Reviews of my music

Review of Confessions of a Virtue Addict on David Manson's Beast

"As a composer taking on the concepts of concrete ideas constructed abstractly and abstract ideas constructed concrete, Eric Lyon has succeeded in a way that is very commanding. Confessions of a Virtue Addict is a virtuosic, light but very serious piece that embodies the divergence and contradiction of the late 20th century information overload. The piece is a perfect contradictive conundrum. Manson is able to present a very convincing and cohesive trombone performance. The integration of Japanese noise music and 18th century musical doctrine is very captivating here. Lyon's composition presents many opposing feels, rhythms, sections and styles that are able to coexist in a masterful balance."

Another review of Confessions

"Related to Japanese noise music, Eric Lyon's almost 15 1/2-minute "Confessions of a Virtue Addict" has the boneman using double-tonguing, sweeping whinnies and hocketing to maintain his place in the piece. Echoes of drum machines, smooth 1,000+1 Strings-like backing, a sport arena organ, obtuse cracked electronics and ricochets of a ray gun are the composer's contribution. Before Manson concludes his part with a velvety ascent up the scale, he has quoted a snatch of "Whistle While You Work" to burlesque his strategy during the sonic miasma."

Review of The Blistering Price of Power on Elizabeth McNutt's Pipe Wrench

"The remaining piece on the disc is for flute and tape by Eric Lyon. The Blistering Price of Power was composed in 1993, and the tape part is a strange composite of electronic sonorities produced on the UPIC graphic/music system (at Les Ateliers UPIC) and algorithmically-generated "disco" materials produced with the composer's own "BashFest computer drum machine." The music shifts in collage-like fashion between sharply contrasting materials, including fragments of spoken text, with the flute jumping in to play in mechanical synchronization with some of them. For me, while the tape part is interesting, the flute part seems rather gratuitous and unnecessary. Still, it makes for a fun contrast with the rest of the CD."

Review of Retirement Fund #1

(excerpt) "Sometimes - though too seldom for my taste ... - you have to relate to hitherto completely unknown stuff, that you cannot - however much you try - put in some defined spot, and say; this is what this is! This is the bewildering and happy case with Erik Belgum's & Eric Lyon's Retirement Fund - A Chamber Opera , which enters the sounding space of your listening in an other-worldly guise of an electronism, an electro-acousticism that moves you in thick layers of the colors of the rainbow to some remote inner-space factory of questionable causes. That is the overture of the opera."

Review of Red Velvet

(excerpt) "Eric Lyon's Red Velvet takes this Zen-like mode of "the Joy as it flies" - and stretches it by stitching humor and calculated abandon into works that leap happily across stylistic divides, while still managing a surprising and compelling capacity for narrative. This music, however synthetic, marks its discourse with realism. This is music for our times, really: self-aware postmodern commentary, scatterbrain tangents of haunting millennial choirs bleeding into 80s dance-pop, beauty, silence, computer chip dissonance, and the acute cynicism of a terrified but enamored, global, and modern people - a people who are culturally connected for better or worse in a continuum somewhere between McDonalds homogeneity and Zen detachment."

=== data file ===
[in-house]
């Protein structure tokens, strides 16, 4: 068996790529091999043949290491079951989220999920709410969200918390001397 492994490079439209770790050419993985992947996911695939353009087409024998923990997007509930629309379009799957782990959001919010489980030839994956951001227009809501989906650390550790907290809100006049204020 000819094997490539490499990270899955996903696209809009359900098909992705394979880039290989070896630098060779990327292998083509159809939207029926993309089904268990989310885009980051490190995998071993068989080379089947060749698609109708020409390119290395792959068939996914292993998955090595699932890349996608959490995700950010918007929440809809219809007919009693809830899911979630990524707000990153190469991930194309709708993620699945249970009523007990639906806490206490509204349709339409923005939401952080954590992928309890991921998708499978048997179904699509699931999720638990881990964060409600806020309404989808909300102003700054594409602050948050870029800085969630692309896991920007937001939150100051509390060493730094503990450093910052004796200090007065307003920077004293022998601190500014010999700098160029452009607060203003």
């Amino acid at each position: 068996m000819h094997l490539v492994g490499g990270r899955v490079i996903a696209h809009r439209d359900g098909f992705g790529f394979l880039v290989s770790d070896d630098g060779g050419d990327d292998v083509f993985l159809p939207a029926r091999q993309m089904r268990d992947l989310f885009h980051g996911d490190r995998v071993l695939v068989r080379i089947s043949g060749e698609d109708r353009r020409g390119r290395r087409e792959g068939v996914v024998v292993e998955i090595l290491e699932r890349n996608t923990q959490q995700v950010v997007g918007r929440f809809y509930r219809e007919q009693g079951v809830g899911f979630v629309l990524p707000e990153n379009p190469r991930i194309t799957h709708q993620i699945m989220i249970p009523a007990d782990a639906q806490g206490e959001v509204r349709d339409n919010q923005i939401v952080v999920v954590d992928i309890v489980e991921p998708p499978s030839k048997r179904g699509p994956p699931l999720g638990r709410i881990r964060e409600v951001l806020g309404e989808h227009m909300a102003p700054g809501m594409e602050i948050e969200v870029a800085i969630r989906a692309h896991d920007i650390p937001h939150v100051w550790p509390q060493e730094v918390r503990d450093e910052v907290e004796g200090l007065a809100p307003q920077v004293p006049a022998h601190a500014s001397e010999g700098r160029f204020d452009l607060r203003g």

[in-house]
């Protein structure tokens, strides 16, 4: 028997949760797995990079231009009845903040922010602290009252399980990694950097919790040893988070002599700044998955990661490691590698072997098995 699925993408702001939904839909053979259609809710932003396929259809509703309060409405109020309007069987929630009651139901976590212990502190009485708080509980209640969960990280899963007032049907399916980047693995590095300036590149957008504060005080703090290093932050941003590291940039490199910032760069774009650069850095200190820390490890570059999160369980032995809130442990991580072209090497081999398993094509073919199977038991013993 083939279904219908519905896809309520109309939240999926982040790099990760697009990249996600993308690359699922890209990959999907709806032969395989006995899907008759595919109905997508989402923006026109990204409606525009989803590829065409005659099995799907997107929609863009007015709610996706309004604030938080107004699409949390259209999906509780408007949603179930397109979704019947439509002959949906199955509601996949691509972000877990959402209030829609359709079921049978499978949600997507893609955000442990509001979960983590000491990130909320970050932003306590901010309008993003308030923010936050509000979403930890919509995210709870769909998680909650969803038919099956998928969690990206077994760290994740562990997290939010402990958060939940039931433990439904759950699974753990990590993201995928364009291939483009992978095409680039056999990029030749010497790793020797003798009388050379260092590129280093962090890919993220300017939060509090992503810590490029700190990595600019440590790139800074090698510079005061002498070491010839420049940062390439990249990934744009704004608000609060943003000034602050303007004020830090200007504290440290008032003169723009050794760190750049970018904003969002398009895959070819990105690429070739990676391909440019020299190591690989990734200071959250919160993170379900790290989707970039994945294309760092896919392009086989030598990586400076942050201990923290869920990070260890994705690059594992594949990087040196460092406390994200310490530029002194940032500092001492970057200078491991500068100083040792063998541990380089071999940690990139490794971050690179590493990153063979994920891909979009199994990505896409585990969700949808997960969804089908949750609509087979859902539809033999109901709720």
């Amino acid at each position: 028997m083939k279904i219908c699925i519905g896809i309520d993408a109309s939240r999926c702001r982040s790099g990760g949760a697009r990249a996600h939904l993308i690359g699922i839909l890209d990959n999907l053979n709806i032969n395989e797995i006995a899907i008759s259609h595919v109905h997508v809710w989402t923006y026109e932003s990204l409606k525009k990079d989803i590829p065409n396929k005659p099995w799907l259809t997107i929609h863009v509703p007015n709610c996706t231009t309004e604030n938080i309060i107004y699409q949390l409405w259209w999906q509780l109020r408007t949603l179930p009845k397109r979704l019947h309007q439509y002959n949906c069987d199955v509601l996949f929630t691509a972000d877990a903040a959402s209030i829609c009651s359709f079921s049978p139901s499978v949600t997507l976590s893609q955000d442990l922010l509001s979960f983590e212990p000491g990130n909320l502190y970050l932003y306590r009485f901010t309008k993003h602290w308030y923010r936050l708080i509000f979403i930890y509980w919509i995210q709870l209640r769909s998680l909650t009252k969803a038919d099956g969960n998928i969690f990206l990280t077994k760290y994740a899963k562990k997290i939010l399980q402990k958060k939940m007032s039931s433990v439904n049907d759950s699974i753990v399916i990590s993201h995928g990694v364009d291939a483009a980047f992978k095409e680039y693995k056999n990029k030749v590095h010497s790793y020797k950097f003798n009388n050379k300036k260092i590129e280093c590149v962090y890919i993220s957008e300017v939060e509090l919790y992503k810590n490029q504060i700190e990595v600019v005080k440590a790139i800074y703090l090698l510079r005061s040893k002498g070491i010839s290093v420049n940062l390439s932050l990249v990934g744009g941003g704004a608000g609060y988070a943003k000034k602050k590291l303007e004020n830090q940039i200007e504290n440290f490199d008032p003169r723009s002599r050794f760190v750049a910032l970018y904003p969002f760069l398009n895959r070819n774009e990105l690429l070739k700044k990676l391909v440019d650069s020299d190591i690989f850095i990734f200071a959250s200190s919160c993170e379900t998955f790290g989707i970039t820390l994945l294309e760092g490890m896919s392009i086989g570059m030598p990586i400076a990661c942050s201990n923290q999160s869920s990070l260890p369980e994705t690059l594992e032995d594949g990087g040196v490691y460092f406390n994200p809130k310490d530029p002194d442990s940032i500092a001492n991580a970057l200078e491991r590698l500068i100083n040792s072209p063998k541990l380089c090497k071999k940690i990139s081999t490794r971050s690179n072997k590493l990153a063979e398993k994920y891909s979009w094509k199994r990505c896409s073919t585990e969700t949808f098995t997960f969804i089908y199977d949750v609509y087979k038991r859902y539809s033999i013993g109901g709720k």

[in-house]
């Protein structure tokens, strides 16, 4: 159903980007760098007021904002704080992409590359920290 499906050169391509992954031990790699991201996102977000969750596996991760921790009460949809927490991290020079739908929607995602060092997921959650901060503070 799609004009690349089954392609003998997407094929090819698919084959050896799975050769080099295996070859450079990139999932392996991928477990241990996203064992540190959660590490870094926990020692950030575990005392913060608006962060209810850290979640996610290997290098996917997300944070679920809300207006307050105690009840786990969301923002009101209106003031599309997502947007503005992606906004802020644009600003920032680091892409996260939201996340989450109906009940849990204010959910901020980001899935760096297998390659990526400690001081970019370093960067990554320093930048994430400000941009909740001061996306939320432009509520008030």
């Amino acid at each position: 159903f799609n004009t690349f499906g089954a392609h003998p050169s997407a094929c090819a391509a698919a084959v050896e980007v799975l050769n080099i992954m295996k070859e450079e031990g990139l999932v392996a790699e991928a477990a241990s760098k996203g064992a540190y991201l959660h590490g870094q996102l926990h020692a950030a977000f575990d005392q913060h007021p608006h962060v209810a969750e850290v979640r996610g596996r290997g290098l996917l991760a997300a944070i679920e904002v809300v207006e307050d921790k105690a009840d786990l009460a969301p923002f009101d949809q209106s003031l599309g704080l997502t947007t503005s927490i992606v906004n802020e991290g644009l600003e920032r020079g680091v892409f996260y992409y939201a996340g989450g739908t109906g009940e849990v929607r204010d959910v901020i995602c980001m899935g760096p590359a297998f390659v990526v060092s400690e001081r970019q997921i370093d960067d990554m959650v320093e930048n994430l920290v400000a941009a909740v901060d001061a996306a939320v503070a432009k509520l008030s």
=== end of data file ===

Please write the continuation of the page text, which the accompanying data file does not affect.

CMJ Review of ICMC 2004 Performance of "Onceathon II: The Kiss of Constable"

"Eric Lyon's Onceathon 2 was a gloriously absurd mix of stylistic clichés including rock, blues, new age, and, of course, computer music. An intentionally over-the-top computer solo in the middle of the piece with Ms. McNutt waiting in a state of patient amusement brought chuckles from the audience."

Review of The New World Sonatina

Eric Lyon's The New World Sonatina audaciously shoves sections of klezmer stylings next to uptown dissonant fragmentation, indulges in atonal fiddling gestures, and quotes the Renaissance mass tonemeister's delight "L'homme arme." It shouldn't work - but somehow it does, and gloriously.

Review of Ex Cathedra CD

(excerpt) Ex Cathedra groups six clever, well-done pieces. Lyon is a deliberate assembler who doesn't dwell on a point longer than necessary. Digital toys are in evidence, with allusions to the past and - probably - lots of inside jokes.

2005 Review of Rock and Roll Goddess by Mike Greenberg, senior critic of the San Antonio Express News (no online availability):

Eric Lyon's "Rock and Roll Goddess" (2001) for computer-processed electric guitar music was a hectic, frenetic, cartoon-like bumper-car ride, and completely delightful.

NYT Review of Sacred Amnesia

An excerpt from a 1949 radio interview with Schoenberg gave the musicians a brief break. They had another when Mr. Lyon’s fascinatingly quirky Sacred Amnesia (2001) was played. Mr. Lyon subjected fragments from Parsifal, a Sousa march, and Pierrot Lunaire, (reharmonized to sound tonal), to electronic distortions that gradually rendered the originals unrecognizable (and even inaudible) within the sonic haze.

NYT Review of Noise Triptych

The evening’s second concert featured String Noise, the enterprising violin duo of Conrad Harris and Pauline Kim Harris, who are married. A concise program showed off the pair’s lightning-fast reflexes and warmly matched sounds.

Eric Lyon’s Noise Triptych, the first work expressly composed for the duo, opened with Folk Noise, in which jolly, rustic melodies decayed and resumed repeatedly, and closed with Two Kinds of Noise, a shaggier rhythmic romp. In the middle movement, Noise Impromptu, two notebook computers provided directions for a guided improvisation crammed with exaggerated squeaks, grinds and skitters.